MTSS-Multi Tiered Support Systems

The Multi-Tiered Systems of Support (MTSS) Process at Harmony Ridge

The Teaching and Learning Cycle

When teachers teach, it is their goal to provide to each child the amount of support necessary to ensure that new learning takes place. For that to happen, the teacher must know exactly what each student knows, where the students’ strengths and areas of growth lie.

Teachers make decisions based on the Teaching and Learning cycle. This cycle describes the process by which teachers make instructional decisions to meet the needs of all students. There are six elements that make up the cycle-plan, teach, assess, analyze, adapt and reflect. Teachers must have an excellent knowledge of standards and expectations for students at their grade level to use this information wisely. The goal of any teaching is to produce new learning which in turn provides new assessments for the teacher to evaluate.

All teachers use this process to determine a child’s strengths and areas of growth. We meet weekly to share scholars’ work, to find the common misconceptions and to plan to fill missed learning accordingly. Sometimes, a student may need more focused instruction to be successful in his/her learning.

Tier 1 Instruction-Grade Level, Standards Based, For All

Planning with a standards based goal in mind leads to focused teaching. To that end, teachers discuss best practices in instruction in data teams and meet weekly with their grade level teams to plan collaboratively around core instruction. The teacher’s understanding of the instructional process and standards, combined with the input of team members, combined with the assessment evaluation of needs and challenges, guide the teacher in selecting the learning objectives for students and the methods in which those objectives will be delivered. The teacher’s careful planning provides experiences for each child that scaffold new learning, takes the learner to the next level of understanding and meets the needs of each and every child. This in turn, creates new opportunities for teachers to assess their students and continue the cycle.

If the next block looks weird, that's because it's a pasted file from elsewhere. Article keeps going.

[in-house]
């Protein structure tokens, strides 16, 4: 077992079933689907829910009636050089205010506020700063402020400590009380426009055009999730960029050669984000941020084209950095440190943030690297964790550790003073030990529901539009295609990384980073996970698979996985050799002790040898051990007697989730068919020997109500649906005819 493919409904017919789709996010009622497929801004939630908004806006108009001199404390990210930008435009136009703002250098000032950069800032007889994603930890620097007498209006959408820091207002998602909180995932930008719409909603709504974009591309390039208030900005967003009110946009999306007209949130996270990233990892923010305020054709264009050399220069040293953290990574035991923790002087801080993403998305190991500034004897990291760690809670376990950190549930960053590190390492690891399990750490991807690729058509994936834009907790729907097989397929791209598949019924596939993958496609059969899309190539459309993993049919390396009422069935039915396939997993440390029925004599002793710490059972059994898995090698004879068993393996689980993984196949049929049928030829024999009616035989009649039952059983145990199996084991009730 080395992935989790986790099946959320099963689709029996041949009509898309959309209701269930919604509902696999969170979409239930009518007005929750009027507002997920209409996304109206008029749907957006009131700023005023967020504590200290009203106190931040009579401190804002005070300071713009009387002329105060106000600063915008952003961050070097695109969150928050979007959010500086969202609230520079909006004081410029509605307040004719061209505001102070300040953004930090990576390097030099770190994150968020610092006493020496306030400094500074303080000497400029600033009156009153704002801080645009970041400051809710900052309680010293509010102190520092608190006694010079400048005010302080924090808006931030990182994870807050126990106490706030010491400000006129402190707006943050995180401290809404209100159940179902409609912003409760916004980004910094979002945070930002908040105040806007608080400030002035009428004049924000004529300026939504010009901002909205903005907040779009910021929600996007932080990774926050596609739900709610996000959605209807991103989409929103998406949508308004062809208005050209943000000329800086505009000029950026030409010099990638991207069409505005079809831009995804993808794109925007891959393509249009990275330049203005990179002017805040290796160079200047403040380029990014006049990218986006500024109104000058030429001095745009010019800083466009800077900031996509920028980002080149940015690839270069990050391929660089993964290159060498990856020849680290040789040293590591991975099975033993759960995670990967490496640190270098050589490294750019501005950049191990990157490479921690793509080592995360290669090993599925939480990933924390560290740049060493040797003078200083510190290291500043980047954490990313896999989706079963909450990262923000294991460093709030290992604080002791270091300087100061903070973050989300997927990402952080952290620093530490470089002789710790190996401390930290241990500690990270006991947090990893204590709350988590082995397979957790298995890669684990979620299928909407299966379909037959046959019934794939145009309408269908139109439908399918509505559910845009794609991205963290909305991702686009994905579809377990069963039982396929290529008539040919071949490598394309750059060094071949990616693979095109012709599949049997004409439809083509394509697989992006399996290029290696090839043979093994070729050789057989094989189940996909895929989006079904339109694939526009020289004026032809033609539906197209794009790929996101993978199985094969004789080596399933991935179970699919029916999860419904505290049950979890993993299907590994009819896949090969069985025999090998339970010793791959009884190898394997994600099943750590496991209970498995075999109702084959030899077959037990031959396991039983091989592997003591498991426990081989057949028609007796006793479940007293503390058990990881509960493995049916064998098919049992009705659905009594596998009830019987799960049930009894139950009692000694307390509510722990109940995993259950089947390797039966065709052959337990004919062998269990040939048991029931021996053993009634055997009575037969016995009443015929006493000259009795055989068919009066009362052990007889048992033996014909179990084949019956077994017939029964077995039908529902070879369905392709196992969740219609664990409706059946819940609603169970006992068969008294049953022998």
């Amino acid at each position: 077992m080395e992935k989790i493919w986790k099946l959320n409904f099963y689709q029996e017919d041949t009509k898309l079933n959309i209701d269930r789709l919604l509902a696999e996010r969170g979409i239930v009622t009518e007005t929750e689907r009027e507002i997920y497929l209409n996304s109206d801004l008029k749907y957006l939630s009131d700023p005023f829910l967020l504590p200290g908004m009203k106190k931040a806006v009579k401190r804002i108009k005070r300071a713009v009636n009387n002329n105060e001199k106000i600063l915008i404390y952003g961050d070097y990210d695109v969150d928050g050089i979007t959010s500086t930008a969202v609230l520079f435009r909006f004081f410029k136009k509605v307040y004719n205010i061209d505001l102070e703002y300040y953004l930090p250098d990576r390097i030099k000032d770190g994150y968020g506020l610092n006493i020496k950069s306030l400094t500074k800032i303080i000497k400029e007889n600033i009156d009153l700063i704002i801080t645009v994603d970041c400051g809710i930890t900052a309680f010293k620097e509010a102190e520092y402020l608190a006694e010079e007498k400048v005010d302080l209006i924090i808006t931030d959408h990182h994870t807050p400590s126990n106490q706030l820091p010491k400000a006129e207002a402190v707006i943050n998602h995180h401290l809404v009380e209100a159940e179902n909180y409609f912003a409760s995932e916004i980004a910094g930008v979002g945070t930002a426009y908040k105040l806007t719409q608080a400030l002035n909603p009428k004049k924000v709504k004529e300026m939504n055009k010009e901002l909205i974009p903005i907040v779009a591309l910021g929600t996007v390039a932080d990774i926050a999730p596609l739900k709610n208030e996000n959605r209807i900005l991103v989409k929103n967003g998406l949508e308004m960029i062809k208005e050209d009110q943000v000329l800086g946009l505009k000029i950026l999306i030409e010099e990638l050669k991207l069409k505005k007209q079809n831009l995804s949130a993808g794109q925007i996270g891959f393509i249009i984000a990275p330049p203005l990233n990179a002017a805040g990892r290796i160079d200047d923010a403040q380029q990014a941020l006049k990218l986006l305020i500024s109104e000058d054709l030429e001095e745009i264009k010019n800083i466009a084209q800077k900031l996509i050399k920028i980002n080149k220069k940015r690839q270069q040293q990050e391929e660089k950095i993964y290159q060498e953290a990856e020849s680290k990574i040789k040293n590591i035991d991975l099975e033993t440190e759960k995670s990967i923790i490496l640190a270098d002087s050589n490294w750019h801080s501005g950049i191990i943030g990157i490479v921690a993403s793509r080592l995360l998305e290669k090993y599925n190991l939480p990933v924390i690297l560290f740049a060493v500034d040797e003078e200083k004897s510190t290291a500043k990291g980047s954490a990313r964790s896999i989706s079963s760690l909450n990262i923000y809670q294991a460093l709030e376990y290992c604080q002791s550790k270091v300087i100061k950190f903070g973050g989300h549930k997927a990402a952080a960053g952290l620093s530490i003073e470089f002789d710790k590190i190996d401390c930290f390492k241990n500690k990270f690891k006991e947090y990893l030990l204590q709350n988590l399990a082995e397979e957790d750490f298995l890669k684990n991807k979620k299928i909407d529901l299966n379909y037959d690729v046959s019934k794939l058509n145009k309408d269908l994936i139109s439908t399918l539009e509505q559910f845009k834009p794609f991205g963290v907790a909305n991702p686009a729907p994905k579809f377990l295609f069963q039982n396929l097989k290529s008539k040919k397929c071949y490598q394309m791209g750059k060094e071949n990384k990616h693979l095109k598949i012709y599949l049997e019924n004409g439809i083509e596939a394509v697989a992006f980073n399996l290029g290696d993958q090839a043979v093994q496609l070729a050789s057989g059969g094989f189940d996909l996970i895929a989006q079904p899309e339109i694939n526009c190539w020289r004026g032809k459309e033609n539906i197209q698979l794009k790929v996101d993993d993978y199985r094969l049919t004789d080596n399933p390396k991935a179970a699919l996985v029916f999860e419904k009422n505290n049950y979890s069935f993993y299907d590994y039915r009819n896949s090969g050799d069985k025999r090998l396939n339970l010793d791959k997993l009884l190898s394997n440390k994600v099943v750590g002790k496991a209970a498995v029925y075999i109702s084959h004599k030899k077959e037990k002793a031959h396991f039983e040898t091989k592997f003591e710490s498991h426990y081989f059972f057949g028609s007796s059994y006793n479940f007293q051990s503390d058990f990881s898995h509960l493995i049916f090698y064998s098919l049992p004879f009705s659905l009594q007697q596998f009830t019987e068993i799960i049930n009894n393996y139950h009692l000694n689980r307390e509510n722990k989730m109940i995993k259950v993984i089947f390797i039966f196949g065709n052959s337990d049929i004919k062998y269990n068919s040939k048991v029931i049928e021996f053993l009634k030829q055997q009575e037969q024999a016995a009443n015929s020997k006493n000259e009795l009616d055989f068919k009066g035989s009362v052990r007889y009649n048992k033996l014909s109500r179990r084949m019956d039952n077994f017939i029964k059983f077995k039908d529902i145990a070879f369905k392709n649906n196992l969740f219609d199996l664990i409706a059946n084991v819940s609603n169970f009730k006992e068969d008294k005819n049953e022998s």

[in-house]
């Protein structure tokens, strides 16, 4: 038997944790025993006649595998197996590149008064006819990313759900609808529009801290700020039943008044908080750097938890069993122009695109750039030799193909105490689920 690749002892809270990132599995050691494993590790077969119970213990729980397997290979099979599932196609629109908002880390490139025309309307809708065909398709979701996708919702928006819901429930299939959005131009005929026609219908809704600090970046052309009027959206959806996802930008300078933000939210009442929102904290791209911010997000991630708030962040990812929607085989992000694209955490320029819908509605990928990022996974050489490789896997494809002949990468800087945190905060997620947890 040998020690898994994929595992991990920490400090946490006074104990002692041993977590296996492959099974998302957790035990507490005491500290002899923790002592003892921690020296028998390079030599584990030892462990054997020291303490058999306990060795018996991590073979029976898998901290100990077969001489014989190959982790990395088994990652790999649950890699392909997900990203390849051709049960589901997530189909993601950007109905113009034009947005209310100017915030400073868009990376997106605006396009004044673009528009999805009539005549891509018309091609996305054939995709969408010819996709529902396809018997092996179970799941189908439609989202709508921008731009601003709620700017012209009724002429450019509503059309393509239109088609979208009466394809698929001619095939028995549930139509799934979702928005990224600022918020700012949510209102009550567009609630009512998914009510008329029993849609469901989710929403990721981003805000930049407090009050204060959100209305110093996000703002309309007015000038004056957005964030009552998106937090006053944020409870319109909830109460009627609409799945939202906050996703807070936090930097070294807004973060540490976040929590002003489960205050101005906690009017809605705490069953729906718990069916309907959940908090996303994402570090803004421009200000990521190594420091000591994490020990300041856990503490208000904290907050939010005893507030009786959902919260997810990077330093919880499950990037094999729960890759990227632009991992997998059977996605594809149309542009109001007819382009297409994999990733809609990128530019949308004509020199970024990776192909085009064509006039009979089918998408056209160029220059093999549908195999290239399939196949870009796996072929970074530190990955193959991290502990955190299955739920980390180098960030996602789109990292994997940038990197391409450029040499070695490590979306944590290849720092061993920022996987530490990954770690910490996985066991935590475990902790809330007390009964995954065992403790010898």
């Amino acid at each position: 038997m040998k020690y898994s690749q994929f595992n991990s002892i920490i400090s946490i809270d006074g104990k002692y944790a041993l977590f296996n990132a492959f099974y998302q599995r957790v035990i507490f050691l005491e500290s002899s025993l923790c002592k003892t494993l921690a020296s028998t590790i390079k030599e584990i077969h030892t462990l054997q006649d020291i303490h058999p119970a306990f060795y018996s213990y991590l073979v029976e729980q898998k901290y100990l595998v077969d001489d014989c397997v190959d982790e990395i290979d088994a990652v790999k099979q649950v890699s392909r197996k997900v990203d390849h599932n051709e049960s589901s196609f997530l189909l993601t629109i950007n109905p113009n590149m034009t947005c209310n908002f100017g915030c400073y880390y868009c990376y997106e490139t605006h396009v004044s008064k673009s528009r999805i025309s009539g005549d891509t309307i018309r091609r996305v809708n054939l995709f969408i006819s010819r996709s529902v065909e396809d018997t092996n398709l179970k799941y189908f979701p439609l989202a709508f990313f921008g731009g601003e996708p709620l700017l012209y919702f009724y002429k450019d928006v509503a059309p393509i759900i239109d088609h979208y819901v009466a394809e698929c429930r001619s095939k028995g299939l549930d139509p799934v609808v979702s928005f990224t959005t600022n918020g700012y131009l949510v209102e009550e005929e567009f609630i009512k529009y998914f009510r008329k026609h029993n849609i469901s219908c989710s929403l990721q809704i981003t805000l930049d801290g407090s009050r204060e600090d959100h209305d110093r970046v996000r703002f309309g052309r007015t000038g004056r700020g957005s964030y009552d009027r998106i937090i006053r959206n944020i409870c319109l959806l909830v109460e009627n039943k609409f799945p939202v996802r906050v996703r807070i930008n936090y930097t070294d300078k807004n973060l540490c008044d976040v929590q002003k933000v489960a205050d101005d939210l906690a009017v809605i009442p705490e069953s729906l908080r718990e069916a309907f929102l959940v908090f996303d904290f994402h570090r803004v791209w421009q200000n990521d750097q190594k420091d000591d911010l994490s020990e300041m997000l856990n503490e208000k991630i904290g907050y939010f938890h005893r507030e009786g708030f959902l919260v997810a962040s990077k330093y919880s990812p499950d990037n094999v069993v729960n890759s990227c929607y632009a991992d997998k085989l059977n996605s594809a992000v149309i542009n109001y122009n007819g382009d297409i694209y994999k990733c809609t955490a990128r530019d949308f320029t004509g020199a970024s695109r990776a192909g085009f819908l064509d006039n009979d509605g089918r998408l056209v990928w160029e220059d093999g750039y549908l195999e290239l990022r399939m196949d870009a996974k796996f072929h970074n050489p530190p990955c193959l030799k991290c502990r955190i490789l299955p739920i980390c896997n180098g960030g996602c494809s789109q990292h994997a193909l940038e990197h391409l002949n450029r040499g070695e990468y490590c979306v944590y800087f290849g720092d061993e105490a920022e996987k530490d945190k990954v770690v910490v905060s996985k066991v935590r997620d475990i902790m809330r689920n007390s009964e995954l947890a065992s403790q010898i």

Assessment and Evaluation

The cycle begins with assessment for all students at a certain level. For example, in the data team process, we at Edison use iReady in Literacy and Math, in combination with CSAP scores, ACCESS scores, interim scores, unit test scores, performance tasks and teacher observations (just to name a few) to evaluate our students strengths and weaknesses in reading and math. The grade level team evaluates the assessments and groups students accordingly according to their needs. The evaluation is formative, used to identify the teaching that is needed to help each learner move forward or to challenge each student at the proper level. The grade level team then discusses best practices in teaching so that student’s learning is optimal.

Tier 2 Instruction-Small Group, Designed to Scholars’ Specific Needs to Bridge Gaps to Tier 1 Instruction

Walk to Learn

This is where our Walk to Learn model fits in. Students are grouped through the data team process at levels to meet their individual needs. Through careful planning of a master schedule, each grade level teaches an intervention or extension at the same time. This allows all special education staff, intervention staff and paraprofessionals to be available at reading and math Walk to Learn time and to FLOOD a grade level. During this time, this extra staff allows for differentiated learning and smaller group size so that each and every child’s needs can be met. Your child will be grouped with students with similar needs. This may mean that they see a teacher other than their literacy or math teacher for Walk to Learn. Grouping is discussed every quarter in data teams and this grouping is fluid. As children’s needs change, so does their grouping. This is a progressive cycle in which more supports are added or removed as needed.

Tier 3 Instruction-Individualized, Designed to Scholars’ Specific Needs to Bridge Gaps to Tier 1 Instruction (may include Exceptional Student Services)

When a student has received Tier 2 services for a specified amount of time and does not show an adequate rate of growth over time, we may choose to move that student to a Tier 3 intervention. In Tier 3, students get one on one intervention designed to their learning needs. Goals are set, progress monitoring occurs and we work to find the best way to close gaps to the scholar accessing Tier 1 instruction.